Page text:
having lost its traditional security guarantor, the Soviet 
Union, and faced with a hostile U.S. policy, had armed 
itself.  In the meantime, the South Koreans were threatened 
by U.S. willingness to choose a military option.  In the end, 
Vorontsov said, U.S. policy had created a nuclearized North 
Korea and an increasingly anti-U.S. South Korea.  Vorontsov 
welcomed the February meeting results although he warned that 
mutual mistrust between the U.S. and North Korea would 
necessarily make further progress difficult. 
DPRK Wins A Round? 
5.  (C) For Vasiliy Mikheyev at the Institute for World 
Economy and International Relations (IMEMO), the only 
positive feature of the February meeting was that it took 
place.  According to Mikheyev, the February agreement spelled 
success for North Korea, which had promised little but would 
now receive economic aid.  He judged that the agreement would 
only reinforce the North's inclination to play the nuclear 
weapons card.  Mikheyev supported an engagement policy but 
thought that incentives were misdirected; the North should be 
encouraged and rewarded for concrete steps toward reform, not 
just for closing nuclear facilities. 
Who's Unpredictable? 
6.  (C) Aleksandr Zhebin at the Institute of Far East 
Studies, who served in the Soviet Embassy in North Korea, 
attributed the nuclearization of North Korea to the collapse 
of the Soviet Union and to what he termed the U.S.'s "wrong" 
MOSCOW 00000849  002 OF 003 
policy.  It was known during the Soviet era that North Korea 
was trying to acquire nuclear technology but it was a luxury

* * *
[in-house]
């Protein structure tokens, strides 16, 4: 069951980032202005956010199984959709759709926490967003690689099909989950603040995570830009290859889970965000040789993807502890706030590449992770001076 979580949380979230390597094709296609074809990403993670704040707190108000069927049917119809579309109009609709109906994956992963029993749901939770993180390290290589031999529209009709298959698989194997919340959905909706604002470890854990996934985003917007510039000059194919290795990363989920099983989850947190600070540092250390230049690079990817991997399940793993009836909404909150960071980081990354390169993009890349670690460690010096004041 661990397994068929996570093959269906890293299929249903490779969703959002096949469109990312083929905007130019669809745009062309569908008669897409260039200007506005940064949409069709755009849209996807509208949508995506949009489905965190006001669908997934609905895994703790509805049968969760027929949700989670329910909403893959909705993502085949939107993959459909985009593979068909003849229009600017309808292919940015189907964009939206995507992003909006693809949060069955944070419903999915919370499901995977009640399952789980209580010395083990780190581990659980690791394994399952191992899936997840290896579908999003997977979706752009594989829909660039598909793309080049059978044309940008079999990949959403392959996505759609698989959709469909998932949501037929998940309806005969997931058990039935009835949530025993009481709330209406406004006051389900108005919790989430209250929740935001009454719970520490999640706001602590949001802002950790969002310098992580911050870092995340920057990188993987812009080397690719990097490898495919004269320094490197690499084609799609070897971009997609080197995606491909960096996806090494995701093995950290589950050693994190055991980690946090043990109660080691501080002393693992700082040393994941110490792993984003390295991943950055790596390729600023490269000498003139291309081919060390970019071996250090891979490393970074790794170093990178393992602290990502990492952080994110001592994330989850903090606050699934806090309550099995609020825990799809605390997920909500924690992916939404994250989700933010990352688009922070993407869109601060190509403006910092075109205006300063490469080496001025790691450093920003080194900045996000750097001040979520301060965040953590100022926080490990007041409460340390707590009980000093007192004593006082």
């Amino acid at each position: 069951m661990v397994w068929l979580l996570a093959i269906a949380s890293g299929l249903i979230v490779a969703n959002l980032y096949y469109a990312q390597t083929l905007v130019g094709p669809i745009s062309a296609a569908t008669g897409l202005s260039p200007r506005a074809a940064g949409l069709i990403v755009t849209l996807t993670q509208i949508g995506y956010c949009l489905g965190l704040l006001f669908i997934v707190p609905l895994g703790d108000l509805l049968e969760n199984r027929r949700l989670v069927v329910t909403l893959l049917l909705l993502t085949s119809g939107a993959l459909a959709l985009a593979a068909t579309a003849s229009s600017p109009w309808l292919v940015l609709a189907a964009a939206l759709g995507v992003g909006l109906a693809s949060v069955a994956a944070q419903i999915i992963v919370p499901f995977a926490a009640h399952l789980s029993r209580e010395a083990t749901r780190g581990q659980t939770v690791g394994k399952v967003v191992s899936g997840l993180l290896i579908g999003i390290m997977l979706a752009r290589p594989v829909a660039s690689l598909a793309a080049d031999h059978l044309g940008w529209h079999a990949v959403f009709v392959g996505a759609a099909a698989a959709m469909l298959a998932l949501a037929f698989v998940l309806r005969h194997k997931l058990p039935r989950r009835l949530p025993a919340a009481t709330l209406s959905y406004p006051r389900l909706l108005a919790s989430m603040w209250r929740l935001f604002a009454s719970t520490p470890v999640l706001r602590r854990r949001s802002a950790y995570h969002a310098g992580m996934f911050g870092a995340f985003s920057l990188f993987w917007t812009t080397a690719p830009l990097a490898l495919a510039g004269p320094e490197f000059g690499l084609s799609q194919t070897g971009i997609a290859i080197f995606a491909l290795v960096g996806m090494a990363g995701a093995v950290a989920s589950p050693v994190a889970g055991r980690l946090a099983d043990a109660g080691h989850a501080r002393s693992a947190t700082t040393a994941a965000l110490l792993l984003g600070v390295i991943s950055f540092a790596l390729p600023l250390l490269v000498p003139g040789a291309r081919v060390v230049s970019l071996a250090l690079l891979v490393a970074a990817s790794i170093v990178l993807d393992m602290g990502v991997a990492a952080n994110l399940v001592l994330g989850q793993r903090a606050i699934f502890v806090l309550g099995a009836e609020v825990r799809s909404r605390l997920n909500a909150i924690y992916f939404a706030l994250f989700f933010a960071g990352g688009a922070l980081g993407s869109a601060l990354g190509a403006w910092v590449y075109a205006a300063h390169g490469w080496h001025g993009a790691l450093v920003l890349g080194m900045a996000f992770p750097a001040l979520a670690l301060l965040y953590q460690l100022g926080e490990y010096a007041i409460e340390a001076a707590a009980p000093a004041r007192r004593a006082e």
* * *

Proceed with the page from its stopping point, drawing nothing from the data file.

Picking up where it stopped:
then, not a necessity.  When the Bush Administration focused 
on regime change and invaded Iraq, North Korea "had to" go 
nuclear.  For Zhebin, North Korean thinking was predictable 
while U.S. policies were not.  Like many of our 
interlocutors, Zhebin stressed that the February results were 
essentially a return to the 1994 Agreed Framework, albeit in 
a multilateral guise. 
Verification: the Key 
82;7.  (C) Experts unanimously agreed that verification remained 
the biggest problem.  Given that the February agreement did 
not cover the current stockpile of weapons or weaponized 
material, Anton Khlopkov, Deputy director of the Center for 
Policy Studies in Russia (PIR Center), worried that North 
Korea could construct up to ten nuclear devices, using what 
it already presumably possessed:  40 - 60 kilograms of 
plutonium.  According to Khlopkov, it took the North's 
nuclear test to have the five parties focus on the main 
issue; how to de-nuclearize North Korea.  Kholpkov was free 
in sharing the blame for not preventing a nuclearized DPRK, 
pointing at the U.S. "obsession" with human rights and 
democracy, Japan's demand on abductees and China's refusal to 
use its "available" tools to influence the North.  Russia had 
not been wise to end its economic aid to North Korea because 
it removed leverage.  He urged that the Five coordinate